MADD Canada

MADD Canada

December 11, 2007 09:41 ET

Report Reveals Support For Strong Stand Against Impaired Driving

Vast majority of Canadians want governments to re-invigorate the fight against impaired driving

Attention: News Editor, Government/Political Affairs Editor OAKVILLE, ONTARIO--(Marketwire - Dec. 11, 2007) - With progress on reducing impaired driving fatalities having stalled since 1999, the Canadians are increasingly concerned about the mounting human carnage on our roads and are looking to federal and provincial governments to introduce stronger countermeasures such as ignition interlocks, random breath testing, and lower blood alcohol concentration (BAC) limits to combat the crime.

Mothers Against Drunk Driving (MADD Canada) says the Canadian public is far more forward-looking than its elected officials and calls for a comprehensive review of federal and provincial governments' impaired driving laws that will consider both proven technologies and effective countermeasures.

"This is a real wake-up call for our legislators," says Margaret Miller, MADD Canada National President, commenting on the 2007 impaired driving survey report, released today by Transport Canada. "This report clearly signals that federal and provincial governments must step up their efforts to eliminate impaired driving. There is strong public support for governments to strengthen countermeasures that will enhance detection and apprehension, stop repeat offenders, and ensure greater police enforcement of impaired driving laws."

The vast majority of Canadians (91 %) view impaired driving as the country's greatest road safety concern and one that governments need to deal with as a priority issue. Almost 9 in 10 Canadians overwhelmingly support countermeasures to eliminate the crime: vehicle confiscation, zero BAC for drivers under the legal drinking age, mandatory breath testing at fatality crash scenes, are some of the most popular measures cited.

Other key findings in the report reveal Canadians want governments to re-think their approach and look to new countermeasures.

-- Two-thirds of Canadians (66%) think police should be allowed to randomly breath test
-- More than 8 in 10 Canadians (83%) want alcohol ignition interlocks in convicted impaired drivers vehicles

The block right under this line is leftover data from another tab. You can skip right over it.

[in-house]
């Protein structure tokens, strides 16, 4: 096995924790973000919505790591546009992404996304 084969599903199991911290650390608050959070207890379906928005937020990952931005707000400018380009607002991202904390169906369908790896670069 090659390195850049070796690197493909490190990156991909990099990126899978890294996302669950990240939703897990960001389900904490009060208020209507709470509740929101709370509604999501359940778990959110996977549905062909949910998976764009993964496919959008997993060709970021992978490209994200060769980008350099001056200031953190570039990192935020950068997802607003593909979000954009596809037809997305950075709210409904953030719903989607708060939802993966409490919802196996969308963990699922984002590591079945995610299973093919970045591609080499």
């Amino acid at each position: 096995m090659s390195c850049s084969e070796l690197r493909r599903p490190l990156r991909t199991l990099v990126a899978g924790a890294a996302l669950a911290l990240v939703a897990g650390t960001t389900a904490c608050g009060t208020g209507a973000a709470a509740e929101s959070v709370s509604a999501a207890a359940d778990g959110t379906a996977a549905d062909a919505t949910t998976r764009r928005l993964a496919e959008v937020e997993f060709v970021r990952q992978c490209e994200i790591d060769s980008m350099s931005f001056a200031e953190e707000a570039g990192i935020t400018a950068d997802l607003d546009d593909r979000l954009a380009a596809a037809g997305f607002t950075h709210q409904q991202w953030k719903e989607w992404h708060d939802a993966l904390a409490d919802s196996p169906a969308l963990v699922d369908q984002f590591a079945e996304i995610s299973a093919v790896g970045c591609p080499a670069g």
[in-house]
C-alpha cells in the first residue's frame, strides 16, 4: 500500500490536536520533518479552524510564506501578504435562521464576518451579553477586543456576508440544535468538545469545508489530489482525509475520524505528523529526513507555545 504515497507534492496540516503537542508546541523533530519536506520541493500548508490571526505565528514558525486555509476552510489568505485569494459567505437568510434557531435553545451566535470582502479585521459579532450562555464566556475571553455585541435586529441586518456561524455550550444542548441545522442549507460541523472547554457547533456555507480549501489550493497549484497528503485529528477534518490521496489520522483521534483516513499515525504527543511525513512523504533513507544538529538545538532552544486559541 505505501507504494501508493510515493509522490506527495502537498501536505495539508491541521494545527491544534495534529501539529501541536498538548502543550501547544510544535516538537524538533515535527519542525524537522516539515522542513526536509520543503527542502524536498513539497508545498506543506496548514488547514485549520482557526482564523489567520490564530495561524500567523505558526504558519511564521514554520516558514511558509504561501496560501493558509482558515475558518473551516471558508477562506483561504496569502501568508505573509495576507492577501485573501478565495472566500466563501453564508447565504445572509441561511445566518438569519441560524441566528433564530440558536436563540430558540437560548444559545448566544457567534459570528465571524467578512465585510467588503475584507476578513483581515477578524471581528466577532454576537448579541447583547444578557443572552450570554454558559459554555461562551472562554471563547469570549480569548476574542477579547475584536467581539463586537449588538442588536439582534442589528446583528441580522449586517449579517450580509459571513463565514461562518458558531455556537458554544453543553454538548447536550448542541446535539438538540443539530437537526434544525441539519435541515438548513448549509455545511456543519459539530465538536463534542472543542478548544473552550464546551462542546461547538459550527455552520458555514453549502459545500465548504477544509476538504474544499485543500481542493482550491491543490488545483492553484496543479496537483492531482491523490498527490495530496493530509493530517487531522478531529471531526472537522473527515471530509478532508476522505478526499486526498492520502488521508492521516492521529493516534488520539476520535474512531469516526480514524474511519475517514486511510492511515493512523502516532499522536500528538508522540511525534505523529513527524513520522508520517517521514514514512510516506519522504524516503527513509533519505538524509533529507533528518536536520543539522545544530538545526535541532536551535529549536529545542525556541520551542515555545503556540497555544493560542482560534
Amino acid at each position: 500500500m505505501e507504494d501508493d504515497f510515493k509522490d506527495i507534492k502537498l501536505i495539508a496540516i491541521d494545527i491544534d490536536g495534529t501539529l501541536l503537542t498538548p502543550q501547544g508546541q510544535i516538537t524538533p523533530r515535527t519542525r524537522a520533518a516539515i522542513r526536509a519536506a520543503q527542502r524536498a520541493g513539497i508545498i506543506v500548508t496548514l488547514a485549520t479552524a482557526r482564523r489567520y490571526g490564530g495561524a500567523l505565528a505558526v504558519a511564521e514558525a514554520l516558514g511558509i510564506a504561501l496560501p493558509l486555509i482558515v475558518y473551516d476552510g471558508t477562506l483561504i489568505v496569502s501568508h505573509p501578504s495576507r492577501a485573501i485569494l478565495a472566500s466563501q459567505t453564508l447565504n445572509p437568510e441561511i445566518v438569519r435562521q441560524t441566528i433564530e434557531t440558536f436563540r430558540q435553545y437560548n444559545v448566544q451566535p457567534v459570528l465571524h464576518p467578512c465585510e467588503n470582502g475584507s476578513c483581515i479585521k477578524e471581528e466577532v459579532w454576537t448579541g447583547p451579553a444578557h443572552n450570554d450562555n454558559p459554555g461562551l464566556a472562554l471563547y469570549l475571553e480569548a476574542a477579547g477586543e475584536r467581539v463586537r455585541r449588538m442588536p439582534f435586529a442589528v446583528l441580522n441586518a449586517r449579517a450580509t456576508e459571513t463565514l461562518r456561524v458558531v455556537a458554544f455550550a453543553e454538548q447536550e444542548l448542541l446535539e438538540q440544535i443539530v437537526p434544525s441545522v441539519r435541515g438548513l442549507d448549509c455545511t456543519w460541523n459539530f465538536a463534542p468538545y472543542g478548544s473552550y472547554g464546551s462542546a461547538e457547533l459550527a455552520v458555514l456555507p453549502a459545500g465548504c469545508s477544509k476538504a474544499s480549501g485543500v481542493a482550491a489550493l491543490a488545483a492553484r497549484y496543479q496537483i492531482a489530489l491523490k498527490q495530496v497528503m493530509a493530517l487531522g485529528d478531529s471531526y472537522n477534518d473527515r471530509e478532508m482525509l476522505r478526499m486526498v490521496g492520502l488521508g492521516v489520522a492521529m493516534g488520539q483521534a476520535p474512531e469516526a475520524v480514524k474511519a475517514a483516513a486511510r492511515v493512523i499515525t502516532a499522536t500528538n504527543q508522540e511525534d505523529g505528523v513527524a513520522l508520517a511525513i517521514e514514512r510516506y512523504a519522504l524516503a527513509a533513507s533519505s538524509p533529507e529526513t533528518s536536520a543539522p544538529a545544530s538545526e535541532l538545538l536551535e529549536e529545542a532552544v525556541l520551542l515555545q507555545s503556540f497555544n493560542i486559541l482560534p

-- A majority of Canadians (56 %) want alcohol ignition interlocks installed in all new cars and are willing to pay extra for this to happen
-- A strong majority of focus group participants favoured lowering the BAC limit to .05% when it was explained that police routinely charge at no less than 0.10 % BAC and that this limit allows a 'surprisingly large' amount of alcohol consumption

Both the full report and a summary of its key findings can be found on

MADD Canada's Chief Executive Officer Andrew Murie comments, "It is unacceptable that our governments are not embracing the accepted international research and the legislative and technological solutions available to us today. For example, there're proven alcohol interlock technologies, effective roadside licence suspension and vehicle impoundment programs. There's the international experience with random breath testing that shows this is a very effective way to reduce impaired driving."

"The public wholly supports implementing a whole range of countermeasures and this report is a call for governments to begin introducing more effective, more comprehensive impaired driving laws," and he adds, "What we need now is a federal-provincial review of our impaired driving laws. We need governments to re-invigorate the fight, to enact new laws, and to reach to meet Canadians' challenge of eliminating this preventable crime in our society."

The 2007 impaired driving report was commissioned by Transport Canada and MADD Canada. It includes both public opinion surveys as well as focus group findings conducted by EKOS Research Associates.

For more information, visit
/For further information:
Margaret Miller, National President @ 902-758-2442/ IN: JUSTICE, POLITICS, SOCIAL, TRANSPORT

Contact Information

  • Andrew Murie, Chief Executive Officer
    Primary Phone: 800-665-6233 ext. 224